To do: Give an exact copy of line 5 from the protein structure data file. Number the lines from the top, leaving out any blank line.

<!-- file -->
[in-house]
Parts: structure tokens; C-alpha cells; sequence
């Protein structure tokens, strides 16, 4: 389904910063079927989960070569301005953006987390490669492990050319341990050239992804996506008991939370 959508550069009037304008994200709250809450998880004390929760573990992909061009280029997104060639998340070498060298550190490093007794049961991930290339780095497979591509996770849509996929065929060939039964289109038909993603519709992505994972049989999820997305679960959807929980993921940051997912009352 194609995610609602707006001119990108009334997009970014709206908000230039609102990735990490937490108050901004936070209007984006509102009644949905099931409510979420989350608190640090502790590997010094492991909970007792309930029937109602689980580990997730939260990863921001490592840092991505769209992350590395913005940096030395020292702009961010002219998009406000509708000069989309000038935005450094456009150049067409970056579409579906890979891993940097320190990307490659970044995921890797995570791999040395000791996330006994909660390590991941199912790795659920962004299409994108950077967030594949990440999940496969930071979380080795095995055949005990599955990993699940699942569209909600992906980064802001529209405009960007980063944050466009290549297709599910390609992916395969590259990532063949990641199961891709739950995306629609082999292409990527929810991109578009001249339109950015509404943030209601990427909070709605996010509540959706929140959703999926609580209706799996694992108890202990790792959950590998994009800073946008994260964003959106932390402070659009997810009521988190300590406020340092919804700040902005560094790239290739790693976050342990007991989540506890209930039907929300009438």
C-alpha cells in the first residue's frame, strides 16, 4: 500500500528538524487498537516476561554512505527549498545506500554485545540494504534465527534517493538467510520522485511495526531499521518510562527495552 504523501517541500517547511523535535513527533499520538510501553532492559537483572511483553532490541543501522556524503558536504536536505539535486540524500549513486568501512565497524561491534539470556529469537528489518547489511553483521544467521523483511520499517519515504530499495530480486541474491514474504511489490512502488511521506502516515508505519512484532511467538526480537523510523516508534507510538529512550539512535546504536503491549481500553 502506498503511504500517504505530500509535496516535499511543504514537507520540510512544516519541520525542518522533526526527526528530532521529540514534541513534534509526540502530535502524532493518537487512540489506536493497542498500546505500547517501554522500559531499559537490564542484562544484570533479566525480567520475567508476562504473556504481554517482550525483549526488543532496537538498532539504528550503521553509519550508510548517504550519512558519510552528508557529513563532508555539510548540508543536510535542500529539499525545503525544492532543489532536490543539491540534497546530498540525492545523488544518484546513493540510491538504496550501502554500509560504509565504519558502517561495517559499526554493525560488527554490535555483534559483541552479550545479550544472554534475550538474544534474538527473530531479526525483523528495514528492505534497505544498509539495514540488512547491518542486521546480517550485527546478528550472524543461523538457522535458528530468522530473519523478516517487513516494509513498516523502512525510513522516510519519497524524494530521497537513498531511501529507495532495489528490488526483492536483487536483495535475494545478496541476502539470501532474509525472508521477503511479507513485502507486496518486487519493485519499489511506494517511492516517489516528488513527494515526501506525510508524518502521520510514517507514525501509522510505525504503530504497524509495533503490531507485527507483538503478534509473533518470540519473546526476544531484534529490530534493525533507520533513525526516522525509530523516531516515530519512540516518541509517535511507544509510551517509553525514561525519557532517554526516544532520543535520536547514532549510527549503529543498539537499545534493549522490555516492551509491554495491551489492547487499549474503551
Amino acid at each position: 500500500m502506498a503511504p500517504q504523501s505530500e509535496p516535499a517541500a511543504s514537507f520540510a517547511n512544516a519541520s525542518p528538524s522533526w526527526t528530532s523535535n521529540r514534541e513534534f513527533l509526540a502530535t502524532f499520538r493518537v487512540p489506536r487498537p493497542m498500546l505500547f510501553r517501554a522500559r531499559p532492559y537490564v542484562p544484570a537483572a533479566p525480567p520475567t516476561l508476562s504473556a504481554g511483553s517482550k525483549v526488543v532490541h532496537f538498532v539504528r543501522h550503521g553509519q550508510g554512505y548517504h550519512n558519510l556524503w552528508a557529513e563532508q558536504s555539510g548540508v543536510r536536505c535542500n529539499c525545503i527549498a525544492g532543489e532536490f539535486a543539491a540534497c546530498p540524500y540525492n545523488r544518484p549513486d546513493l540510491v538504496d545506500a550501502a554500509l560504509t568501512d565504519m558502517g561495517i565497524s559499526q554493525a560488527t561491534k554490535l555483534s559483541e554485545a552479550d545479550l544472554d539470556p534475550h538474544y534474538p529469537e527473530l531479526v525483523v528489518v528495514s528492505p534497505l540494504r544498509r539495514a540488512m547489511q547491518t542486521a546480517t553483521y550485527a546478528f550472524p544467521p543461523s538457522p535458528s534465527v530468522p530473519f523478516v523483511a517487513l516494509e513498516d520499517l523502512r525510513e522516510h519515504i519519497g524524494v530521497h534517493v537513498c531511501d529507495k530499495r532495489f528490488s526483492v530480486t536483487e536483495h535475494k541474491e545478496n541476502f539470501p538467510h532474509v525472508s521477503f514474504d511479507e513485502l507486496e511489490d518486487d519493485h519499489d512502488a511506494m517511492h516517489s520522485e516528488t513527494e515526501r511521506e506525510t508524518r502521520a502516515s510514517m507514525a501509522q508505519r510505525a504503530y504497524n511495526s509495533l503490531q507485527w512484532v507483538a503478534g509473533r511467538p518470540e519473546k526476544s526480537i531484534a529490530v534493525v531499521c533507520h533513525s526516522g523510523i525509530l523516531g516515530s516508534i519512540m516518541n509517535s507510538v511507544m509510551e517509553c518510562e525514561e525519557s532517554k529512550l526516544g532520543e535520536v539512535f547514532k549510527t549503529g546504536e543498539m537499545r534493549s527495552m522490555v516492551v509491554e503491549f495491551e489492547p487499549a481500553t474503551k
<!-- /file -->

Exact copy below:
Amino acid at each position: 500500500m502506498a503511504p500517504q504523501s505530500e509535496p516535499a517541500a511543504s514537507f520540510a517547511n512544516a519541520s525542518p528538524s522533526w526527526t528530532s523535535n521529540r514534541e513534534f513527533l509526540a502530535t502524532f499520538r493518537v487512540p489506536r487498537p493497542m498500546l505500547f510501553r517501554a522500559r531499559p532492559y537490564v542484562p544484570a537483572a533479566p525480567p520475567t516476561l508476562s504473556a504481554g511483553s517482550k525483549v526488543v532490541h532496537f538498532v539504528r543501522h550503521g553509519q550508510g554512505y548517504h550519512n558519510l556524503w552528508a557529513e563532508q558536504s555539510g548540508v543536510r536536505c535542500n529539499c525545503i527549498a525544492g532543489e532536490f539535486a543539491a540534497c546530498p540524500y540525492n545523488r544518484p549513486d546513493l540510491v538504496d545506500a550501502a554500509l560504509t568501512d565504519m558502517g561495517i565497524s559499526q554493525a560488527t561491534k554490535l555483534s559483541e554485545a552479550d545479550l544472554d539470556p534475550h538474544y534474538p529469537e527473530l531479526v525483523v528489518v528495514s528492505p534497505l540494504r544498509r539495514a540488512m547489511q547491518t542486521a546480517t553483521y550485527a546478528f550472524p544467521p543461523s538457522p535458528s534465527v530468522p530473519f523478516v523483511a517487513l516494509e513498516d520499517l523502512r525510513e522516510h519515504i519519497g524524494v530521497h534517493v537513498c531511501d529507495k530499495r532495489f528490488s526483492v530480486t536483487e536483495h535475494k541474491e545478496n541476502f539470501p538467510h532474509v525472508s521477503f514474504d511479507e513485502l507486496e511489490d518486487d519493485h519499489d512502488a511506494m517511492h516517489s520522485e516528488t513527494e515526501r511521506e506525510t508524518r502521520a502516515s510514517m507514525a501509522q508505519r510505525a504503530y504497524n511495526s509495533l503490531q507485527w512484532v507483538a503478534g509473533r511467538p518470540e519473546k526476544s526480537i531484534a529490530v534493525v531499521c533507520h533513525s526516522g523510523i525509530l523516531g516515530s516508534i519512540m516518541n509517535s507510538v511507544m509510551e517509553c518510562e525514561e525519557s532517554k529512550l526516544g532520543e535520536v539512535f547514532k549510527t549503529g546504536e543498539m537499545r534493549s527495552m522490555v516492551v509491554e503491549f495491551e489492547p487499549a481500553t474503551k